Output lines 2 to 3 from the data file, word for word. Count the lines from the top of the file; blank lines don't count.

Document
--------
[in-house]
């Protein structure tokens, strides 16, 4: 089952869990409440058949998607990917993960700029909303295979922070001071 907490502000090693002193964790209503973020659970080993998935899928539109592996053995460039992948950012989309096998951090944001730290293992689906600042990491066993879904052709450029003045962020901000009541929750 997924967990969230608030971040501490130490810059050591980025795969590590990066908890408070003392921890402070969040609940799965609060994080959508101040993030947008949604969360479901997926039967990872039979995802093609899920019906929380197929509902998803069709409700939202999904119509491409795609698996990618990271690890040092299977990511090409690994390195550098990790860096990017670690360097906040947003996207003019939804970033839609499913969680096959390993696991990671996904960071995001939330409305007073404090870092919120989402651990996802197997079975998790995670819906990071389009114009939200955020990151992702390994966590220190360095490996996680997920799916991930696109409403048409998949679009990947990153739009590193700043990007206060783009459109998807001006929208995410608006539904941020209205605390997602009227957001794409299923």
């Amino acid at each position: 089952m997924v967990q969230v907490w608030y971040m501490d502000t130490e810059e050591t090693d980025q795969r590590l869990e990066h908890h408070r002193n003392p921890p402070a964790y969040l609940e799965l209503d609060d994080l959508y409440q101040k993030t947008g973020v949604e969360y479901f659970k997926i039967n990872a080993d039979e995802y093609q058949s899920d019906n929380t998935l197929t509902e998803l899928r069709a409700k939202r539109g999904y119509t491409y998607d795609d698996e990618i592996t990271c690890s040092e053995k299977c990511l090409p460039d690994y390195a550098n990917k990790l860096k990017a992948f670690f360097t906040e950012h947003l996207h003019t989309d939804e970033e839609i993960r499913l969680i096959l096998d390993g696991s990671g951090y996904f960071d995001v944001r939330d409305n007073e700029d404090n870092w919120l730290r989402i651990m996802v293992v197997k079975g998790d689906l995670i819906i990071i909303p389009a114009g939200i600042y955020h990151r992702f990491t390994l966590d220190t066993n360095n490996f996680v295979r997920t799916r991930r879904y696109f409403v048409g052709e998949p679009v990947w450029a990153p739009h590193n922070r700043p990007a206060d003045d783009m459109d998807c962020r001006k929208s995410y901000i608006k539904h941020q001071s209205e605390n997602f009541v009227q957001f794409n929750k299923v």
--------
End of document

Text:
């Protein structure tokens, strides 16, 4: 089952869990409440058949998607990917993960700029909303295979922070001071 907490502000090693002193964790209503973020659970080993998935899928539109592996053995460039992948950012989309096998951090944001730290293992689906600042990491066993879904052709450029003045962020901000009541929750 997924967990969230608030971040501490130490810059050591980025795969590590990066908890408070003392921890402070969040609940799965609060994080959508101040993030947008949604969360479901997926039967990872039979995802093609899920019906929380197929509902998803069709409700939202999904119509491409795609698996990618990271690890040092299977990511090409690994390195550098990790860096990017670690360097906040947003996207003019939804970033839609499913969680096959390993696991990671996904960071995001939330409305007073404090870092919120989402651990996802197997079975998790995670819906990071389009114009939200955020990151992702390994966590220190360095490996996680997920799916991930696109409403048409998949679009990947990153739009590193700043990007206060783009459109998807001006929208995410608006539904941020209205605390997602009227957001794409299923």
């Amino acid at each position: 089952m997924v967990q969230v907490w608030y971040m501490d502000t130490e810059e050591t090693d980025q795969r590590l869990e990066h908890h408070r002193n003392p921890p402070a964790y969040l609940e799965l209503d609060d994080l959508y409440q101040k993030t947008g973020v949604e969360y479901f659970k997926i039967n990872a080993d039979e995802y093609q058949s899920d019906n929380t998935l197929t509902e998803l899928r069709a409700k939202r539109g999904y119509t491409y998607d795609d698996e990618i592996t990271c690890s040092e053995k299977c990511l090409p460039d690994y390195a550098n990917k990790l860096k990017a992948f670690f360097t906040e950012h947003l996207h003019t989309d939804e970033e839609i993960r499913l969680i096959l096998d390993g696991s990671g951090y996904f960071d995001v944001r939330d409305n007073e700029d404090n870092w919120l730290r989402i651990m996802v293992v197997k079975g998790d689906l995670i819906i990071i909303p389009a114009g939200i600042y955020h990151r992702f990491t390994l966590d220190t066993n360095n490996f996680v295979r997920t799916r991930r879904y696109f409403v048409g052709e998949p679009v990947w450029a990153p739009h590193n922070r700043p990007a206060d003045d783009m459109d998807c962020r001006k929208s995410y901000i608006k539904h941020q001071s209205e605390n997602f009541v009227q957001f794409n929750k299923v």